Block on Trump's Asylum Ban Upheld by Supreme Court
In these highly interconnected times, a company's intellectual property and trade secrets are more valuable than ever. With this in mind, both houses of Congress sent a bill which will, upon President Obama's signature, become the Defend Trade Secrets Act.
If passed, the newly minted federal law will open the door for companies to sue domestic and foreign violators in federal court in a streamlined litigation manner instead of having to navigate the state laws.
There are few who doubt that the bill will be signed swiftly as the White House has voiced support for the new legislation. As always, it boils down to money. According to a 2013 study by the Commission on the Theft of American Intellectual Property, American firms lose about $300 billion per year due to the theft of intellectual property and trade secrets.
No doubt legislators were encouraged by the successful suit against the South Korean Kolon Industries which placed the foreign firm on $365 million in damages and fees for stealing trade secret information from DuPont related to Kevlar body armor.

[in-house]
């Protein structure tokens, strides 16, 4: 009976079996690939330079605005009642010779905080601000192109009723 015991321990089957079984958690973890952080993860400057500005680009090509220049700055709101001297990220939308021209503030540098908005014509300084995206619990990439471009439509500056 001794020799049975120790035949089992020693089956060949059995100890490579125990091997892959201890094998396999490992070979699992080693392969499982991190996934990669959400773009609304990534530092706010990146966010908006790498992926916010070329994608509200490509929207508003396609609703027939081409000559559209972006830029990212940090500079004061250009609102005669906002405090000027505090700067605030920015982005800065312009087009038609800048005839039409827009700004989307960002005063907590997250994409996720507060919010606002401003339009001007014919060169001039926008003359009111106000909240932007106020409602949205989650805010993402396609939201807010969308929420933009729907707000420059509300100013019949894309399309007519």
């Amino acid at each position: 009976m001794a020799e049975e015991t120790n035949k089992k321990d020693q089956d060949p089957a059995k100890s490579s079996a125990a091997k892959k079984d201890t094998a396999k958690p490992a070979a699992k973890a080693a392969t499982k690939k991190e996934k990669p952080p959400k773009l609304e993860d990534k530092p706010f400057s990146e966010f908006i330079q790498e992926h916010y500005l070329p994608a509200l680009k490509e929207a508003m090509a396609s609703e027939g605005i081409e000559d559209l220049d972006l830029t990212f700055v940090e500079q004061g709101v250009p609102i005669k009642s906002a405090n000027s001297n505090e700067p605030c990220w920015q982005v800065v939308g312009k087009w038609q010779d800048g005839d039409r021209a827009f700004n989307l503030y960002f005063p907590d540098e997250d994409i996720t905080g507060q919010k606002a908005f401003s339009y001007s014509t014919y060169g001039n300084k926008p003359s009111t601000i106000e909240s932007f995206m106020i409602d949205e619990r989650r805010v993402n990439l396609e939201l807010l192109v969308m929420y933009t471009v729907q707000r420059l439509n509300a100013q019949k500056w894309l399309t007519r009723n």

Representative Jerrold Nadler (who helped co-author the bill) echoed the concerns that we earlier voiced: information has never before been so vulnerable to attack by unauthorized persons. "In today's digital environment, it has never been easier to transfer trade secrets across the globe with the click of a cell phone, tablet, or computer key," he said.
The main thrust of the legislation is to streamline the court process against foreign actors who would steal American companies R&D data, trade secrets, and other intellectual property; and it is no secret that China is the biggest violator by far. At least one study estimates that the Middle Kingdom is responsible for up to 80 percent of the IP theft against America.
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